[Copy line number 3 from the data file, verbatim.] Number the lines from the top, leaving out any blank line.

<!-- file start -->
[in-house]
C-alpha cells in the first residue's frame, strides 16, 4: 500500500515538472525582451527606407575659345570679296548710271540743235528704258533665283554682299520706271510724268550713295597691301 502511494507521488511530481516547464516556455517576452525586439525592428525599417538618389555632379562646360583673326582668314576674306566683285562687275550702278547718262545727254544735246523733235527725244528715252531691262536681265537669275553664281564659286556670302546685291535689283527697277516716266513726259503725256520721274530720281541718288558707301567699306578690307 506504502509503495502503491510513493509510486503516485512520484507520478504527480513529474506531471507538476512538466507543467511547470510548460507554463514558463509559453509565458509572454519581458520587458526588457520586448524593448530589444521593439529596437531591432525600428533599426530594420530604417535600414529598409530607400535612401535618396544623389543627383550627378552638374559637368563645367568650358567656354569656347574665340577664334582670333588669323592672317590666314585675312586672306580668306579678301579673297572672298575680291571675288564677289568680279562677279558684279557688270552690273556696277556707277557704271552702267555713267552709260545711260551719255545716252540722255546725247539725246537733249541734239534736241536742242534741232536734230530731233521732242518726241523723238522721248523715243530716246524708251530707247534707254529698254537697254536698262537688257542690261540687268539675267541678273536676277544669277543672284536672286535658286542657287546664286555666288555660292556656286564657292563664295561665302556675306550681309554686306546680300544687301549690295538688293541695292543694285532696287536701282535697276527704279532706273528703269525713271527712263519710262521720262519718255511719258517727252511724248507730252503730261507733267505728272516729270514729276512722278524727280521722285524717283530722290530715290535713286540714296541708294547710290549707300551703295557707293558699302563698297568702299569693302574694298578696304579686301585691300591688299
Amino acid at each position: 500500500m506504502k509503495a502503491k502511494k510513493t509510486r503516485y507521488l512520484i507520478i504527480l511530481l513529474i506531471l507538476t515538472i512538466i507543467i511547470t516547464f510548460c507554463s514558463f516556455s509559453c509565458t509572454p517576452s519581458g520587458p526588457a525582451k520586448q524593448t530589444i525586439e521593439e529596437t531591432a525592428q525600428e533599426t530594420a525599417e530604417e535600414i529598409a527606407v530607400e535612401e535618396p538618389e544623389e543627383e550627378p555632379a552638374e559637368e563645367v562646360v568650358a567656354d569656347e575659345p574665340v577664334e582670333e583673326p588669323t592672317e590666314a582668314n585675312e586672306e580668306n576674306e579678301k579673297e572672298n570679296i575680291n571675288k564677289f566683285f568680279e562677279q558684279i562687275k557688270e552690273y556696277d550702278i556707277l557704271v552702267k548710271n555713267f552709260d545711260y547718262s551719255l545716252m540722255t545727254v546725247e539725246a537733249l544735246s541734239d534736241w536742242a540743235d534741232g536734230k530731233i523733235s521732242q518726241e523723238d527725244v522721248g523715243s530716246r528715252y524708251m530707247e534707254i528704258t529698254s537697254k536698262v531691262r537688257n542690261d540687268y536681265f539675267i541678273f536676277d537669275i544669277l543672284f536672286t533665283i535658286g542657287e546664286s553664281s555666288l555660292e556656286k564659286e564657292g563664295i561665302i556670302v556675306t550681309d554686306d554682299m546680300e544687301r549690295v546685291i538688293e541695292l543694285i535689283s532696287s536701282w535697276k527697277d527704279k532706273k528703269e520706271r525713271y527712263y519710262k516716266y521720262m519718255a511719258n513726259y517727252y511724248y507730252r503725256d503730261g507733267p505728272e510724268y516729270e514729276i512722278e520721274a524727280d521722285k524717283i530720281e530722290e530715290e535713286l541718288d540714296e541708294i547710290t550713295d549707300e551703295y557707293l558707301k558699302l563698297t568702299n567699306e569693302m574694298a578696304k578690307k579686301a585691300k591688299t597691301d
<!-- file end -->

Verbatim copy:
Amino acid at each position: 500500500m506504502k509503495a502503491k502511494k510513493t509510486r503516485y507521488l512520484i507520478i504527480l511530481l513529474i506531471l507538476t515538472i512538466i507543467i511547470t516547464f510548460c507554463s514558463f516556455s509559453c509565458t509572454p517576452s519581458g520587458p526588457a525582451k520586448q524593448t530589444i525586439e521593439e529596437t531591432a525592428q525600428e533599426t530594420a525599417e530604417e535600414i529598409a527606407v530607400e535612401e535618396p538618389e544623389e543627383e550627378p555632379a552638374e559637368e563645367v562646360v568650358a567656354d569656347e575659345p574665340v577664334e582670333e583673326p588669323t592672317e590666314a582668314n585675312e586672306e580668306n576674306e579678301k579673297e572672298n570679296i575680291n571675288k564677289f566683285f568680279e562677279q558684279i562687275k557688270e552690273y556696277d550702278i556707277l557704271v552702267k548710271n555713267f552709260d545711260y547718262s551719255l545716252m540722255t545727254v546725247e539725246a537733249l544735246s541734239d534736241w536742242a540743235d534741232g536734230k530731233i523733235s521732242q518726241e523723238d527725244v522721248g523715243s530716246r528715252y524708251m530707247e534707254i528704258t529698254s537697254k536698262v531691262r537688257n542690261d540687268y536681265f539675267i541678273f536676277d537669275i544669277l543672284f536672286t533665283i535658286g542657287e546664286s553664281s555666288l555660292e556656286k564659286e564657292g563664295i561665302i556670302v556675306t550681309d554686306d554682299m546680300e544687301r549690295v546685291i538688293e541695292l543694285i535689283s532696287s536701282w535697276k527697277d527704279k532706273k528703269e520706271r525713271y527712263y519710262k516716266y521720262m519718255a511719258n513726259y517727252y511724248y507730252r503725256d503730261g507733267p505728272e510724268y516729270e514729276i512722278e520721274a524727280d521722285k524717283i530720281e530722290e530715290e535713286l541718288d540714296e541708294i547710290t550713295d549707300e551703295y557707293l558707301k558699302l563698297t568702299n567699306e569693302m574694298a578696304k578690307k579686301a585691300k591688299t597691301d